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Economy in Brief

EMU Services Sink
by Robert Brusca  April 4, 2013

The US services index dialed down in April. In Europe services are lower on a broad front. US jobless claims are moving up and there is a hue and cry to blame it on Easter and bad seasonal factors. Maybe there is some of that in the US jobless claims numbers. But, there is something much more worrisome at work here than just a rogue Easter Bunny. It's policy that is laying an egg and not a nice, pretty, decorated one.

In our data both sides of the pond show that there may be a new demand weakening in train. Weakness in the US ISM manufacturing index was substantial and widespread in March. We see the same sort of thing going on in the euro area where the weakness is deeper and has been longer-lived but still is worsening. The overall services index in March for EMU posted a 46.35 reading after posting 47.87 in February.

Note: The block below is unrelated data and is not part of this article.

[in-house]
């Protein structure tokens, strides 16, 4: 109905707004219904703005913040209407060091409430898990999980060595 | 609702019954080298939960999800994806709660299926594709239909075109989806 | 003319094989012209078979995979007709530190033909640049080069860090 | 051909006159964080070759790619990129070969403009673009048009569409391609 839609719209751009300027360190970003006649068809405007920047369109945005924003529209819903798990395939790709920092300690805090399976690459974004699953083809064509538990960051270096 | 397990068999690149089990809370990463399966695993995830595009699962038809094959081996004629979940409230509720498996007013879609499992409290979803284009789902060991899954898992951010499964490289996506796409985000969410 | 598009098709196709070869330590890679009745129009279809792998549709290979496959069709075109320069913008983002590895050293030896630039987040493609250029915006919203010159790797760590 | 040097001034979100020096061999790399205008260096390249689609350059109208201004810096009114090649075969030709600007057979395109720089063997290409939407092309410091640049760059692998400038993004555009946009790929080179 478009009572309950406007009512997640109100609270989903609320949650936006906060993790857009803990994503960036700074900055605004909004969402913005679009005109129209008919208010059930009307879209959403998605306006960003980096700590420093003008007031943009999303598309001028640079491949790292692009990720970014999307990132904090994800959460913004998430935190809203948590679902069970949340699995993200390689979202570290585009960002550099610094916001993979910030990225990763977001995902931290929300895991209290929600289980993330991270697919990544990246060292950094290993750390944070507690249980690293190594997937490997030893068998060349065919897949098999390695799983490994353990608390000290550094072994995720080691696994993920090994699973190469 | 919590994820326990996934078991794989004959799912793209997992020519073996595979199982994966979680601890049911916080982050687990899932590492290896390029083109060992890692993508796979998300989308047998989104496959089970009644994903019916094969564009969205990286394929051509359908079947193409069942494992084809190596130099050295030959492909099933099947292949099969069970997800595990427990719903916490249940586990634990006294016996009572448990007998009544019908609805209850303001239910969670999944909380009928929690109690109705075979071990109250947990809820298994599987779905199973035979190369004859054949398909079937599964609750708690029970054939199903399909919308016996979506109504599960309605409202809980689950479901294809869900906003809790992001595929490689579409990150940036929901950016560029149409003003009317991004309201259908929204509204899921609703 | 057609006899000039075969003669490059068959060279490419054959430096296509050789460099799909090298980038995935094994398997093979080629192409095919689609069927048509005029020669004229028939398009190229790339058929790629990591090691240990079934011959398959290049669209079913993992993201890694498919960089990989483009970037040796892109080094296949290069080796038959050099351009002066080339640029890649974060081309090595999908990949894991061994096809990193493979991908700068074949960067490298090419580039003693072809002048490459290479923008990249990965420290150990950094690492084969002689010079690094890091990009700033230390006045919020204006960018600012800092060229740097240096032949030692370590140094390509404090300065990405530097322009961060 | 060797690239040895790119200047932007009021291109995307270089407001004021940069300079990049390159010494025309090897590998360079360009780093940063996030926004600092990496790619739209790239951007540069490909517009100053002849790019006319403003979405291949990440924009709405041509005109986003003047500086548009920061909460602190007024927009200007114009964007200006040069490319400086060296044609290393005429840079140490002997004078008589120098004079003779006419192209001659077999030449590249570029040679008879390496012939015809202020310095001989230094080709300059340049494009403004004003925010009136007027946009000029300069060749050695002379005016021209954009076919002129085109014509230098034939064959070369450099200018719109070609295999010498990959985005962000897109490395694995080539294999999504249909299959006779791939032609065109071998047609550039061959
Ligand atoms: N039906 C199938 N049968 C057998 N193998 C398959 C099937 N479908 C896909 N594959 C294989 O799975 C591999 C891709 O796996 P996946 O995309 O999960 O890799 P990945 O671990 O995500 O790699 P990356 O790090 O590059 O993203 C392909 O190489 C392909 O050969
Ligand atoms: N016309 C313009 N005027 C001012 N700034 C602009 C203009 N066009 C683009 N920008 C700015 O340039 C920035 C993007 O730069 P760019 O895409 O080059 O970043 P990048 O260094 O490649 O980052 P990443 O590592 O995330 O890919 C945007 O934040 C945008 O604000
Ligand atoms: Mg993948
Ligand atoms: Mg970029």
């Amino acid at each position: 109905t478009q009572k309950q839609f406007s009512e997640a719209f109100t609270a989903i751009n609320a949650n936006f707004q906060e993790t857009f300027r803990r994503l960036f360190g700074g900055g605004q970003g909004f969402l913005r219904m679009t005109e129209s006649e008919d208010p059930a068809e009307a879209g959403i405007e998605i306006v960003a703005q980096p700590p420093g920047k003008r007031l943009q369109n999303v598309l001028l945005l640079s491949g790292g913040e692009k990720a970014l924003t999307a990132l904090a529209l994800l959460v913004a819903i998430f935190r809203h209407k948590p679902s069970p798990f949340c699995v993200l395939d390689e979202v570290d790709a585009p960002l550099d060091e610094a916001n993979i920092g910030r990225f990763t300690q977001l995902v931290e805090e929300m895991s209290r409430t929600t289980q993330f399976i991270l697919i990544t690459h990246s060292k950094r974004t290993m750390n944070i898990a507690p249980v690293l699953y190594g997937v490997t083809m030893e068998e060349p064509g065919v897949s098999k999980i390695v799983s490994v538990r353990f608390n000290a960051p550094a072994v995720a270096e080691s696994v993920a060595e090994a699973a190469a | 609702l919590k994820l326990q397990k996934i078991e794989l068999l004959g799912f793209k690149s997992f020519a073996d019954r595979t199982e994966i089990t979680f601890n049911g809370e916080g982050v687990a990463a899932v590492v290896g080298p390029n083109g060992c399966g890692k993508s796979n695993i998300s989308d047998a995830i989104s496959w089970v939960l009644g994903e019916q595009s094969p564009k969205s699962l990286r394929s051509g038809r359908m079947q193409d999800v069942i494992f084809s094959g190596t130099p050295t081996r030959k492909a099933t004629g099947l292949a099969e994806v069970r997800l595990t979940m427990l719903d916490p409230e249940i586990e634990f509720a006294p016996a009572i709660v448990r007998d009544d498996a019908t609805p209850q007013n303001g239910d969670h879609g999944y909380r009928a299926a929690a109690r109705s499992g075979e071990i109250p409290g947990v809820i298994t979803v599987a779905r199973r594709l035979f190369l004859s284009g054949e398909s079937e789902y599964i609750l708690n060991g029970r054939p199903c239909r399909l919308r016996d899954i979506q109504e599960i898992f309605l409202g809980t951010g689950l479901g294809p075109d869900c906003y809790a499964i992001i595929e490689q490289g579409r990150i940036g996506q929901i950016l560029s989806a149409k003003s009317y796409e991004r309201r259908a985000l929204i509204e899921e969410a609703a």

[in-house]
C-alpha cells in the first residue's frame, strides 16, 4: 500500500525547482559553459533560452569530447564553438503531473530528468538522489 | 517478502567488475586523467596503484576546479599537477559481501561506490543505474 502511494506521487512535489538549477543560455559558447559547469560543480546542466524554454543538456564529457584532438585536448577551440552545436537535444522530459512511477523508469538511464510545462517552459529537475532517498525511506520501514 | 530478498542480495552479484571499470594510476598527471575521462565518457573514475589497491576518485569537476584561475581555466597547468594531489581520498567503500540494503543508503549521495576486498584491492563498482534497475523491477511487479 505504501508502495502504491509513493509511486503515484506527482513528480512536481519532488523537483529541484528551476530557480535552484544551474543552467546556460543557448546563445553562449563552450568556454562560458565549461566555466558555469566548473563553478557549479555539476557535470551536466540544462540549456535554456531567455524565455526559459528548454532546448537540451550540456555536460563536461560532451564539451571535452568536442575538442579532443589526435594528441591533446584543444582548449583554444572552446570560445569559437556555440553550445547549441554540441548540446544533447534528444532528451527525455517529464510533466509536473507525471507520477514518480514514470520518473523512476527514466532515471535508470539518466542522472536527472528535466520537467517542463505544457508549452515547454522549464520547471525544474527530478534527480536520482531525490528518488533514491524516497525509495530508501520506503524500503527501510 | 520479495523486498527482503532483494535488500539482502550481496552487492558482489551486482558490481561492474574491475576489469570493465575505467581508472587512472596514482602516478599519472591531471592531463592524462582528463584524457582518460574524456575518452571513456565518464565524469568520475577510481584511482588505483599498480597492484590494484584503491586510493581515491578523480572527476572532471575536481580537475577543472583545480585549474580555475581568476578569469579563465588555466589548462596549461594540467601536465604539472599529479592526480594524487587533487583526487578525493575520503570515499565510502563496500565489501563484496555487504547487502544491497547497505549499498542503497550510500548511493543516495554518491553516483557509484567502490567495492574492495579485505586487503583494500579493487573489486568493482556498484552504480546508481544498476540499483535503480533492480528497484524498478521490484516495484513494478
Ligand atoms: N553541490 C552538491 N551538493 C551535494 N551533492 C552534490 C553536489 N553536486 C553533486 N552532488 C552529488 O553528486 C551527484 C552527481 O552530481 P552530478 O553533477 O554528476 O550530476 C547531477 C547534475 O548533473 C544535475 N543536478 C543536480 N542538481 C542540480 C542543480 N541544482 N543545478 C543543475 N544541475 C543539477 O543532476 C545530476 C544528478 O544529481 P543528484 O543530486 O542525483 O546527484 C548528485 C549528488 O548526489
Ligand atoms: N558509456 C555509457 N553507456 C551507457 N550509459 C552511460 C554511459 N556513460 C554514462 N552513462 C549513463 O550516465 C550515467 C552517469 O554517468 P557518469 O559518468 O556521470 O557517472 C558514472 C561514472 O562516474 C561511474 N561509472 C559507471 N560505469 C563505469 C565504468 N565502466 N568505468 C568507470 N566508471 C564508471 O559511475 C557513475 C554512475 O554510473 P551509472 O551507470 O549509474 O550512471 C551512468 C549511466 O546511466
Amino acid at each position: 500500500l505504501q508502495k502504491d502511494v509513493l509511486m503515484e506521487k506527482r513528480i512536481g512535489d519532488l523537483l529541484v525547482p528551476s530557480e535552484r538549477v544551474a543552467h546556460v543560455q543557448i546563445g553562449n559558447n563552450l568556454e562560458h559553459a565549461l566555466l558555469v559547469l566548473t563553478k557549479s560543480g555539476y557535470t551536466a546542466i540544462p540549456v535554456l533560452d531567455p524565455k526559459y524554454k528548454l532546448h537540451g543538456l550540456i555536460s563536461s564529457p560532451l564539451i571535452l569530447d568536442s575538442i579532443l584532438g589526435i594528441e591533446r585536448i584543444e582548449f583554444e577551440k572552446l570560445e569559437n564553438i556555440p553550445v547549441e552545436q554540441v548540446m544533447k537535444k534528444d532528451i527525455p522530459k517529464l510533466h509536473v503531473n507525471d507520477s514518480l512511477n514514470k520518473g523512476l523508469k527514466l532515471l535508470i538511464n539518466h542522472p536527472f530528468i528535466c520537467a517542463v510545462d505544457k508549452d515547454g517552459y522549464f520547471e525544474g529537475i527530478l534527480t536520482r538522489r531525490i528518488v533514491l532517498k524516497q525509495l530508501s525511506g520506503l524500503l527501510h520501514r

When we place the March reading for the euro area in its historic queue it lies in the bottom 8.1% of all historic readings for the services sector. This is obviously a weak reading. Of the individual reporters, surprisingly, Ireland's service sector which fell to 52.28 from a level of 53.56 has the best relative standing among all services sectors of individual reporters in the monetary union. The March reading for Ireland sits in the 41st percentile of its historic queue. Germany's index which declined very sharply, from 54.69 to a level of 50.91, resides in the 31st percentile of its historic queue. The next best standing among zone members is Spain, whose indexes is in the 23rd percentile of its queue. Italy's service sector is in the bottom 15% of its queue while France is scraping the bottom of the barrel with its index in the bottom 2% of its historic queue. France's service sector also declined relatively sharply to a level of 41.35 in March from a level 43.70 in February. In the Zone conditions are not just deteriorating they are deteriorating rather substantially.